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want of provisions, and the total incapacity of the general under whose charge the whole was placed, it also returned, having, with the exception of the loss of eight ships, with all that were aboard them, accomplished nothing. *

Under all these mortifications, which they must have felt very keenly, they could yet console themselves, that they were making considerable progress towards a reconciliation with France, which was of the first importance to their present plans, and to their ulterior prospects. The projected peace was advancing apace, in the hands of Mr. St. John, lord Dartmouth, and Matthew Prior; the house of commons was every thing they could wish, their principal opponents being expelled, and though the house of lords was not quite so complacent, they already contemplated measures for rendering it equally subservient to their views, as we shall see in the sequel.t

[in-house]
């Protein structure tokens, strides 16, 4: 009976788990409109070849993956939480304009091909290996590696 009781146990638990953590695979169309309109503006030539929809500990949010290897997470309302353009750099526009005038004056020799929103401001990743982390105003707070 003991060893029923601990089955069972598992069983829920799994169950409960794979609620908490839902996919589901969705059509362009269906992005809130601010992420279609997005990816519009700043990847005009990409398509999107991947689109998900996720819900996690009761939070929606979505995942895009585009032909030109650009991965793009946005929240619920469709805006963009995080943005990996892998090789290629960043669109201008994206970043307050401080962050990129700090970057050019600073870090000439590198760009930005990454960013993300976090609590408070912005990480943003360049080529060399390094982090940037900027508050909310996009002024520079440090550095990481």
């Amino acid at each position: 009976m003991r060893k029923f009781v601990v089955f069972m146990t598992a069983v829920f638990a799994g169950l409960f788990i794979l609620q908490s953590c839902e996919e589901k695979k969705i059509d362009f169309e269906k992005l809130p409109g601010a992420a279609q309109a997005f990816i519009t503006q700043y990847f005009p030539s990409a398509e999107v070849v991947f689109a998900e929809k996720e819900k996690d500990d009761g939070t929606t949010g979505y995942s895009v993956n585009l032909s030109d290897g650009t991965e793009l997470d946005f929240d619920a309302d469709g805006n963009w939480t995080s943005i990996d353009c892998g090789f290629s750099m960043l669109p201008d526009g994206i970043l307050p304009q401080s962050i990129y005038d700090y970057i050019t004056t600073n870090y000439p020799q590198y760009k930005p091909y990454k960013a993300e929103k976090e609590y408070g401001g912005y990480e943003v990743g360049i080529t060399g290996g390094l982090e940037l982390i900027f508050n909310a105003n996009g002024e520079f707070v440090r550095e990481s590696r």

But, to return more particularly to the affairs of Scotland ---the parliament having been occupied as we have already related, had little time to bestow upon her, and that little was employed rather to her disadvantage than otherwise. The first object that came to be debated, in which she was more particularly interested, was a bill imposing a duty upon the exportation of linen, the debates upon which, were managed with great heat, and in a manner that showed distinctly that, on either side, national prejudices were yet far from being extinguished. Many members, indeed, spoke of Scotland as if she had been a conquered rather than an allied country. “ Have not we,” said Harley, “ bought them (the Scots], and a right to tax them. And pray, for what did we give them the equivalent ?” He was replied to with great warmth by the Scotish members, particularly by Lockhart of Carnwath, who, with all his faults, was certainly, in his own way, zealous for the honour of his country. The bill was, nevertheless, carried, in defiance of all opposition. An attempt was also made for promoting the trade of Scotland, by placing the transportation of naval stores from that country upon the same footing as from the American colonies, but it was not successful.